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Sunday, May 17, 2009
This week, I set about planting my backyard garden. The rule in our climate is to plant during Victoria Day weekend (more popularly known as May two four weekend - a two four is the colloquial name for a case of beer that comes in packs of 24 bottles.) Last year, our garden was modest. I wasn't sure what would grow because we have two very large & shady trees that act as a canopy over yard but found that we had modest success with a container garden. Our lonely tomato plant grew abundantly, our lettuce sprouted up so reliably that we had enough for salads all summer, and our little rhubarb came up scrawny but tasty (rhubarb, so I am told, takes three years to gain maturity so we're still waiting...)
This year, we have boldly decided to plant our tomatoes, lettuce and rhubarb again, but they will now be joined with Chioggia (candy stripe) beets, French breakfast radishes, and perhaps some Nantes carrots.
When I was growing up my mom grew loads and loads of green onions or scallions. They grew abundantly in our backyard and when my mom would prepare dinner, she'd ask us to bring a handful to her while we watched the Brady Bunch re-runs. We ate them all the time but I never grew tired of them. Though they still possessed some of the bite of regular onions (we never ate them raw unlike the snow peas that we would pick off during commercial breaks), they were really sweet when cooked. I loved them stir-fried and finished with a drizzle of sesame oil as well as mixed about with thin slices of tender beef.
When I stumbled upon this recipe on Serious Eats, I thought it was such a simple recipe and we could either grill it on a skillet inside or out on the grill in our backyard. Now, nothing says summer like cooking al fresco.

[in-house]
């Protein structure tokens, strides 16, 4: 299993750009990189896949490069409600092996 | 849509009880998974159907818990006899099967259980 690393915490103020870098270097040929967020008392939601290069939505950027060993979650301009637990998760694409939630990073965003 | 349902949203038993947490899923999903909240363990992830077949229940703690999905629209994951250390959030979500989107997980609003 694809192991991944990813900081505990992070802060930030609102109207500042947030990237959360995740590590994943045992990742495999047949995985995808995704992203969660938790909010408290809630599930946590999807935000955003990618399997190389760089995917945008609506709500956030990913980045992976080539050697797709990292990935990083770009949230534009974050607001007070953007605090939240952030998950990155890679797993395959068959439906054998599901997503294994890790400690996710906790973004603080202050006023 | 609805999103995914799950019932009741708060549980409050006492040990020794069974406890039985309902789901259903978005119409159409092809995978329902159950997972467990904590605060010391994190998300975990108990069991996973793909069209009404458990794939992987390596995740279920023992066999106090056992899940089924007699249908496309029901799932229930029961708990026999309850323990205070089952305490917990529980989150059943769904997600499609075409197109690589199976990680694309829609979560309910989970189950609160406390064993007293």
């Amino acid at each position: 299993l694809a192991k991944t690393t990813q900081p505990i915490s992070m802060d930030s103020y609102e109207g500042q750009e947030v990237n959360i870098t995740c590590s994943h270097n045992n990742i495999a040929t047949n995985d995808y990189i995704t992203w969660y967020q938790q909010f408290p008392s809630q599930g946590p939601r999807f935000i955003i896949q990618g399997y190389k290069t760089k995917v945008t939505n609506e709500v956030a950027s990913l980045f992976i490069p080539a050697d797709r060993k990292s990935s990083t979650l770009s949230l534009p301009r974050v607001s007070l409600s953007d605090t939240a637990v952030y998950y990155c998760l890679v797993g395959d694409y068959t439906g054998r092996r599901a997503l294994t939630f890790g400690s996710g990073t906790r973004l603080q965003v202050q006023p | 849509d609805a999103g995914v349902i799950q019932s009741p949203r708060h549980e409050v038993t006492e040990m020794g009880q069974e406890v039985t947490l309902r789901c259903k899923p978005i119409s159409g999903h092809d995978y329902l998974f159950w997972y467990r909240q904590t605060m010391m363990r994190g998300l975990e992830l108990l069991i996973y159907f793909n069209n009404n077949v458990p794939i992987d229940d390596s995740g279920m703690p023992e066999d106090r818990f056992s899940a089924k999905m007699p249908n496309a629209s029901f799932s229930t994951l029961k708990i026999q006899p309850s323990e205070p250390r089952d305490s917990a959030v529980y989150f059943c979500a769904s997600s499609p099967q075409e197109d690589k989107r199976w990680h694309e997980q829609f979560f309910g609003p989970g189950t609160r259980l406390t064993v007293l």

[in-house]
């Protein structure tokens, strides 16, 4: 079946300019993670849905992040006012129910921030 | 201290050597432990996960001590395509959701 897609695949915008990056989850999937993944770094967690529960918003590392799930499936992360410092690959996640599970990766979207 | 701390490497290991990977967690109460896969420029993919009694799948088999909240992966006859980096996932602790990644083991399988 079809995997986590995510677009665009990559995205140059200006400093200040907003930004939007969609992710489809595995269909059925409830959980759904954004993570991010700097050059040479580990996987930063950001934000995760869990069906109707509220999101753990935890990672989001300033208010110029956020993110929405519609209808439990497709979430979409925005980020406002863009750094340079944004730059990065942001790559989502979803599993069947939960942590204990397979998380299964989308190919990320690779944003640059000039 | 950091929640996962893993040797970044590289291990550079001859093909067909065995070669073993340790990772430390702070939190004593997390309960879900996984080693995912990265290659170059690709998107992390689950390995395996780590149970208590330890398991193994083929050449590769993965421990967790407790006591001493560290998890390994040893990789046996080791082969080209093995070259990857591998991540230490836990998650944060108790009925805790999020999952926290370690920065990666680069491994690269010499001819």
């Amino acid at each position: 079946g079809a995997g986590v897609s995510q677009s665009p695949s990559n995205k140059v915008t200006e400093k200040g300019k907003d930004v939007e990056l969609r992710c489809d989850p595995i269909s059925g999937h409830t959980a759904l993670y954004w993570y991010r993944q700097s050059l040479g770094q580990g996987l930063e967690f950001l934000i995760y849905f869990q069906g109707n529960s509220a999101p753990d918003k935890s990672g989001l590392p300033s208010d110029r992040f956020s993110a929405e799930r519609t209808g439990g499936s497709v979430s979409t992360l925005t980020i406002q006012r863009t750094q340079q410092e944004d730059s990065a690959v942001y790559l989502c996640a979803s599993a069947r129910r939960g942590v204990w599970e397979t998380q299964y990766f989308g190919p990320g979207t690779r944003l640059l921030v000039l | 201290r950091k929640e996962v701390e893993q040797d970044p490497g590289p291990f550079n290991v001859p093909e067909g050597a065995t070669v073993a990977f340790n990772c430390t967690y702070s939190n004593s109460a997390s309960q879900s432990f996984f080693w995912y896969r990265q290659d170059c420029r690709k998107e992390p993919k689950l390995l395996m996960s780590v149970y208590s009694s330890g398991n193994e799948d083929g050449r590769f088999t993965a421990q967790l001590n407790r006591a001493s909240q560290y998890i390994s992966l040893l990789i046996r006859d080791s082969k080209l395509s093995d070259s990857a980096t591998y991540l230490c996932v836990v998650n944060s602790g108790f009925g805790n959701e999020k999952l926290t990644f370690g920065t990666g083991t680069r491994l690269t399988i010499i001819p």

This recipe results in a flat bread that is reminiscent of Greek-style pita break (versus Middle-Eastern style.)
Green Onion Grilled Bread
Adapted from The Asian Grill by Corinne Trang
3 cups all-purpose flour
2 teaspoons kosher salt
2 teaspoons baking powder
6 green onions, trimmed and finely sliced (white and light green parts)
1 cup spring or filtered water
2 tablespoons vegetable oil
1 tablespoon dark sesame oil
1. Mix 2 cups of the flour, salt, and baking powder together into a large bowl. Make a well in the center and add the water, the sesame and vegetable oils and the green onions. Work the flour in toward the center with a wooden spoon and stir to incorporate both dry and wet ingredients.
2. Turn the soft dough out into a floured work surface and knead, using some the remaining flour. Knead until smooth and elastic, about 5 minutes. Wrap in plastic and allow to rest for 30 minutes at room temperature.
3. Cut the dough into 12 equal pieces. Form into balls, then flatten them and roll out into disks. (You will need the additional flour to help you roll out the dough)
4. Heat a large skillet over medium heat. Brush the disks with olive oil and place oil-side down until lightly golden, 1 to 2 minutes per side. Brush on oil on the other side and when the dough appears less gummy flip over and toast until golden. Serve immediately.